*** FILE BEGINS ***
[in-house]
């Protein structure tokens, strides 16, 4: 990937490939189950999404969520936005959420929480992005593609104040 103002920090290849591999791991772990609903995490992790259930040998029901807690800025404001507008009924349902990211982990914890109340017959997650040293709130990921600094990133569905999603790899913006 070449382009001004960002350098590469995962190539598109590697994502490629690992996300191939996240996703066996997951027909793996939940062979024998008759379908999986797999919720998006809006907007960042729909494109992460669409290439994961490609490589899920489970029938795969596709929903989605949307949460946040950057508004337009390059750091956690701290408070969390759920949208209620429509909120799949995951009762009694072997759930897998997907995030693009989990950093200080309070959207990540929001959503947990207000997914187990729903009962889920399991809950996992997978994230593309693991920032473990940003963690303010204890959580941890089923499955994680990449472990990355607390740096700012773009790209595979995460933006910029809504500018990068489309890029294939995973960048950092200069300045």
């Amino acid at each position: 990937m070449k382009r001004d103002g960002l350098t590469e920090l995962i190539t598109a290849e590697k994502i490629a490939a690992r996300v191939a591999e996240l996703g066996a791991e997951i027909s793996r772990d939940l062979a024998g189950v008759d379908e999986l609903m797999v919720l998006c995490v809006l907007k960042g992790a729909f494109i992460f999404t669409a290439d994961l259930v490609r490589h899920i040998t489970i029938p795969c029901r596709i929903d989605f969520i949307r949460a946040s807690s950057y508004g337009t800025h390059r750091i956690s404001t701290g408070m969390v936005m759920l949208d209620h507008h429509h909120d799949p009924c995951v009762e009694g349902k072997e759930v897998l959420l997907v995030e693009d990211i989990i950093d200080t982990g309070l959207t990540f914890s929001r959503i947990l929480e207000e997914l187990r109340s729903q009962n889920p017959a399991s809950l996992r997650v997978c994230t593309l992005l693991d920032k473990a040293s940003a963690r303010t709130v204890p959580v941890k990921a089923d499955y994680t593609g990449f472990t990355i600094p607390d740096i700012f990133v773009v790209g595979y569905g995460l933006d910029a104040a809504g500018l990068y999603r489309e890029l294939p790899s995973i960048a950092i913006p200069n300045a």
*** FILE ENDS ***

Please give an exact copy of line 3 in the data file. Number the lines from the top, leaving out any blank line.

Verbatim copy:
């Amino acid at each position: 990937m070449k382009r001004d103002g960002l350098t590469e920090l995962i190539t598109a290849e590697k994502i490629a490939a690992r996300v191939a591999e996240l996703g066996a791991e997951i027909s793996r772990d939940l062979a024998g189950v008759d379908e999986l609903m797999v919720l998006c995490v809006l907007k960042g992790a729909f494109i992460f999404t669409a290439d994961l259930v490609r490589h899920i040998t489970i029938p795969c029901r596709i929903d989605f969520i949307r949460a946040s807690s950057y508004g337009t800025h390059r750091i956690s404001t701290g408070m969390v936005m759920l949208d209620h507008h429509h909120d799949p009924c995951v009762e009694g349902k072997e759930v897998l959420l997907v995030e693009d990211i989990i950093d200080t982990g309070l959207t990540f914890s929001r959503i947990l929480e207000e997914l187990r109340s729903q009962n889920p017959a399991s809950l996992r997650v997978c994230t593309l992005l693991d920032k473990a040293s940003a963690r303010t709130v204890p959580v941890k990921a089923d499955y994680t593609g990449f472990t990355i600094p607390d740096i700012f990133v773009v790209g595979y569905g995460l933006d910029a104040a809504g500018l990068y999603r489309e890029l294939p790899s995973i960048a950092i913006p200069n300045a």